‘Where is Putin?’ Rumors and Questions as Russian Leader Drops Off Radar

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Whispers in Moscow about a leader’s health are nothing new

Moscow (AFP) – Where is President Vladimir Putin? The Kremlin was forced Thursday to insist the Russian leader was in good health as rumours swirled online over his week-long absence from the public eye.

“There’s no need to worry, he’s absolutely healthy.”

— Putin’s spokesman Dmitry Peskov

Putin was last seen in public on March 5 when he met with Italian Prime Minister Matteo Renzi and, ever since he postponed a trip to Kazakhstan this week, Russians have grown increasingly curious about what their usually omnipresent leader is up to.

The 62-year-old nurtures a fit, tough-guy image and rarely takes time off.

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“There’s no need to worry, he’s absolutely healthy,” Putin’s spokesman Dmitry Peskov told Echo of Moscow radio station on Thursday.

“As soon as the sun comes out… and it starts smelling of spring, people start getting delusions.”

— Dmitry Peskov, to Echo of Moscow radio station

Putin also postponed a meeting to sign an alliance agreement with the leader of the Georgian breakaway region of South Ossetia, and did not show up at a meeting of the FSB security agency.

Peskov said the agreement with the rebel region may be signed next week and that Putin’s attendance at the FSB meeting was not planned.

He said Putin was busy with Russia’s economic crisis and has “meetings constantly, but not all meetings are public.”

Asked if Putin’s handshake remains firm, Peskov laughed and said: “It breaks your hand.” However he evaded a question on when Putin would next be seen on television. Read the rest of this entry »


Russian Lawmakers Back Harsh Regulation of Bloggers

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Russian lawmakers on Tuesday passed draconian legislation that cracks down on the content of popular blogs, forcing top bloggers to adhere to laws similar to those for mass media.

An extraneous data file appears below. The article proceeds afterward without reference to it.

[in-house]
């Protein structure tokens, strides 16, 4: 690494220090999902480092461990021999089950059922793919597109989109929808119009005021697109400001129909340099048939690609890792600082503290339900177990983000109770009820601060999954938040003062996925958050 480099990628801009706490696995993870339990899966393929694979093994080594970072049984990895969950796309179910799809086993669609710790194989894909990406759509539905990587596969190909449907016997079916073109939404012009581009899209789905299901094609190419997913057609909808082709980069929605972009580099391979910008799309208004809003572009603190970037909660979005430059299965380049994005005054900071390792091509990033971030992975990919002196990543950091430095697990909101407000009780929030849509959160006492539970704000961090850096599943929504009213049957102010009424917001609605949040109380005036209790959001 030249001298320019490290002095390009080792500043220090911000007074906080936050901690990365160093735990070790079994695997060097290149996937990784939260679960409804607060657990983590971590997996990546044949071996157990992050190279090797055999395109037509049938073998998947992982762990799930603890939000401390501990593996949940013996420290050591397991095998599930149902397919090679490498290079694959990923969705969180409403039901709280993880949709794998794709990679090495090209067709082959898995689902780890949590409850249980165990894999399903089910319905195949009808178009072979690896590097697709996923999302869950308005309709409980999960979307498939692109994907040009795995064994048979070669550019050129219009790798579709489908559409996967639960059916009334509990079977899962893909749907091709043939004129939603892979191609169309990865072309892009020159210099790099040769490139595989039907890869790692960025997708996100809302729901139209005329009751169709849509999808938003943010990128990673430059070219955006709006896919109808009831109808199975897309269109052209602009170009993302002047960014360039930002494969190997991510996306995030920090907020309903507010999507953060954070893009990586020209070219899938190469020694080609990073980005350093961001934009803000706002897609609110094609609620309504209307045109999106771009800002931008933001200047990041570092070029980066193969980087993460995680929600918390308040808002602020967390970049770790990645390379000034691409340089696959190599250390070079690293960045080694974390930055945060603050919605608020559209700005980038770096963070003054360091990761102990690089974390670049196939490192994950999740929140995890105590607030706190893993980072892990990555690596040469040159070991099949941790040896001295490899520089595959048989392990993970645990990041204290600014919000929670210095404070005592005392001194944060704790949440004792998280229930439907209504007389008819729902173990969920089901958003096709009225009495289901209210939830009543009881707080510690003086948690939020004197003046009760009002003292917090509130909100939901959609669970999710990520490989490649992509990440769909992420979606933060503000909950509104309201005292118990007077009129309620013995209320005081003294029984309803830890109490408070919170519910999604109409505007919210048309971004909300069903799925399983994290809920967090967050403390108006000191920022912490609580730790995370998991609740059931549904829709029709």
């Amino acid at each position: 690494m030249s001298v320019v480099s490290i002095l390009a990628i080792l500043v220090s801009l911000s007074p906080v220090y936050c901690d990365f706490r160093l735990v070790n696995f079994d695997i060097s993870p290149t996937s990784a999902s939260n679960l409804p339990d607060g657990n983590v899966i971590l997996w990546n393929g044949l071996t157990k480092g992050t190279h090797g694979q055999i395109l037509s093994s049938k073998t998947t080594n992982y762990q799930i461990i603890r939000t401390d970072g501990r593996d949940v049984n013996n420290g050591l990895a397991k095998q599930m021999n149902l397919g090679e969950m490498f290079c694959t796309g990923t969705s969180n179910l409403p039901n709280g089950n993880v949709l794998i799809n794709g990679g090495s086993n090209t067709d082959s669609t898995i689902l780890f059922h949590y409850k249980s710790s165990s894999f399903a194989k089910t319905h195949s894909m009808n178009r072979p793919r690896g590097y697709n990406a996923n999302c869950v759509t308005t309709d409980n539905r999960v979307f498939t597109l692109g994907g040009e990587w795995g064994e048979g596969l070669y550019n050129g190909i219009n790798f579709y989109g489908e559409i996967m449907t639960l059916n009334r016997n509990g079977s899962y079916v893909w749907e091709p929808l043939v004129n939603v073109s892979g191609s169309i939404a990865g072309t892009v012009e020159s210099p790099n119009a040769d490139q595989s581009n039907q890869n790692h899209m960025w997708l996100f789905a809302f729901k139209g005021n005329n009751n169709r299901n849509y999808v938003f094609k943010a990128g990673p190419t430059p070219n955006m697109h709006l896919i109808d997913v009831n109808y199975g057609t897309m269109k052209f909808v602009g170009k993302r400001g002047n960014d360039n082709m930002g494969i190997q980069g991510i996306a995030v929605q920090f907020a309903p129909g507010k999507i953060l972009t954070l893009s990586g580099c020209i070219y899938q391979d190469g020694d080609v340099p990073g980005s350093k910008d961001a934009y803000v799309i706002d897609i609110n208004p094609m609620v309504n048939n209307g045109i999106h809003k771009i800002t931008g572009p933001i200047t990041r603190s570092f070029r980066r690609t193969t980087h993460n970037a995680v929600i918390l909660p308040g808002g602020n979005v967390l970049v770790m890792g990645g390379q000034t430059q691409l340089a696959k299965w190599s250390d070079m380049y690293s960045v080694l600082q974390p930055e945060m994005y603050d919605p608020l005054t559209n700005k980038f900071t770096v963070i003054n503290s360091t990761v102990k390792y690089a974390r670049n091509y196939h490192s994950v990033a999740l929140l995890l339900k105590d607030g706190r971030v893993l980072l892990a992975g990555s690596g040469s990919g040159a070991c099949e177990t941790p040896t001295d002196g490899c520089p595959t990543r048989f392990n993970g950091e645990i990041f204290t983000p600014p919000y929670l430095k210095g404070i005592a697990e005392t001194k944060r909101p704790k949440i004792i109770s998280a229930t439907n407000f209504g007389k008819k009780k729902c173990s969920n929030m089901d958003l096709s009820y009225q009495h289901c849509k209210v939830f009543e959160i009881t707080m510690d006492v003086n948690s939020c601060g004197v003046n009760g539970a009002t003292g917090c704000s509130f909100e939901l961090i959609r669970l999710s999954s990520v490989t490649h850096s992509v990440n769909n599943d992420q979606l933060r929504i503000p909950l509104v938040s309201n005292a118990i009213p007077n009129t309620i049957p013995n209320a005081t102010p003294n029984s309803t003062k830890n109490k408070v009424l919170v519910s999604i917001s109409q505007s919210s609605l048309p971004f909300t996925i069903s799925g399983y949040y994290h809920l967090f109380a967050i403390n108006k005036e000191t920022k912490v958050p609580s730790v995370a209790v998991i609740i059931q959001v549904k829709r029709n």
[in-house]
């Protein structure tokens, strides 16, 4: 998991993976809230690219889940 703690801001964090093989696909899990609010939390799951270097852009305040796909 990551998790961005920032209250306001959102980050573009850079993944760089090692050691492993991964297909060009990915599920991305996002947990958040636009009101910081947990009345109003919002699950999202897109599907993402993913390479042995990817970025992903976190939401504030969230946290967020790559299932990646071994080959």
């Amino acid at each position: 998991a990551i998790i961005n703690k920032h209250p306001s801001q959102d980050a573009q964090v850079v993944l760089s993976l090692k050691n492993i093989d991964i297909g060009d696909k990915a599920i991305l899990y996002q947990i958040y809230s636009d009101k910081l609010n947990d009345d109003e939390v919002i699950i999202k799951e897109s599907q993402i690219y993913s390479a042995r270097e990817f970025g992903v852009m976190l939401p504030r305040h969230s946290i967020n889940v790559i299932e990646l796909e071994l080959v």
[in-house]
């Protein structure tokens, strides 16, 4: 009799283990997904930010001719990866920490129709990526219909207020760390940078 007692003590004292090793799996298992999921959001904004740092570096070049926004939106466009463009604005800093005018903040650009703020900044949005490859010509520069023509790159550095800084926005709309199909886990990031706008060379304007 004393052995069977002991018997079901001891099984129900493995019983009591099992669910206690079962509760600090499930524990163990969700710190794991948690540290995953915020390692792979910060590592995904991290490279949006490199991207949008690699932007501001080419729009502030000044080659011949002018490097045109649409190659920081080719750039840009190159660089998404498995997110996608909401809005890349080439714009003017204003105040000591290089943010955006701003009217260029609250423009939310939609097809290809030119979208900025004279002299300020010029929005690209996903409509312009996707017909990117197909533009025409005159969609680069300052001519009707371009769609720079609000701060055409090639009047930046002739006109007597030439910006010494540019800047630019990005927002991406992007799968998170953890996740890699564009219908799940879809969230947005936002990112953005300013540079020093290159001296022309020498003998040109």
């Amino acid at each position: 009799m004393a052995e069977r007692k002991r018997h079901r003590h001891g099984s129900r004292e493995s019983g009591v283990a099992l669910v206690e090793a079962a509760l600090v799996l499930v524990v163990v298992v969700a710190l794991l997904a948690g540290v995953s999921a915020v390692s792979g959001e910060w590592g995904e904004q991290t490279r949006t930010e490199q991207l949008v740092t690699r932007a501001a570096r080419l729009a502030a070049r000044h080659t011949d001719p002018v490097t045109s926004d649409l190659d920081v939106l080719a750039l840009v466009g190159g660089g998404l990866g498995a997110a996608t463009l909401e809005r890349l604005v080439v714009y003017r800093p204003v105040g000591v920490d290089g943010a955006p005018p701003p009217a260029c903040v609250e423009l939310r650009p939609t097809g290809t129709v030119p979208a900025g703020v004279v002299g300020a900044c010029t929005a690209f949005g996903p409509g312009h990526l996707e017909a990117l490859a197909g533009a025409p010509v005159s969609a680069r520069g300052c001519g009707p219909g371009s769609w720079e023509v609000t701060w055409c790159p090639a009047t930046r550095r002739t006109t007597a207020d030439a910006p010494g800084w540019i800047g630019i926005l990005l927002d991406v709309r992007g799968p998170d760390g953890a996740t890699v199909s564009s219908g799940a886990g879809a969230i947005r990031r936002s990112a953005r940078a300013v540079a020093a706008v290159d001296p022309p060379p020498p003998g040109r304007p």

“The government would have unlimited opportunity for censorship of the Internet.”

— Kommersant Business Daily

Opponents of the law say it is so vaguely worded that it could be used to target any of the social networking sites and blogs that make up Russia’s most vibrant forum for opposition political debate.

Dr. Bill van Bise, electrical engineer, conducting a demonstration of Soviet scientific data and schematics for beaming a magnetic field into the brain to cause visual hallucinations. Source: CNN Source: Supplied

Dr. Bill van Bise, electrical engineer, conducting a demonstration of Soviet scientific data and schematics for beaming a magnetic field into the brain to cause visual hallucinations. Source: CNN 

“We are scared by the number of unarticulated points in the law and the lack of clear and transparent rules of the game,” warned the general director of Russia’s top social network VKontakte, Boris Dobrodeyev, quoted by the RIA Novosti news agency.

“That means you can’t bad-mouth a political opponent or write something bad about the police.”

—  blogger Andrei Malgin, on the Echo of Moscow radio station’s website

The head of the Kremlin human rights council advisory body, Mikhail Fedotov advised against passing the legislation, which he called stricter than existing laws covering Internet media and so broad it would even apply to Prime Minister Dmitry Medvedev, who writes a blog.

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Under the new law, bloggers with more than 3,000 readers per day will be required to submit personal details to a special register.  Read the rest of this entry »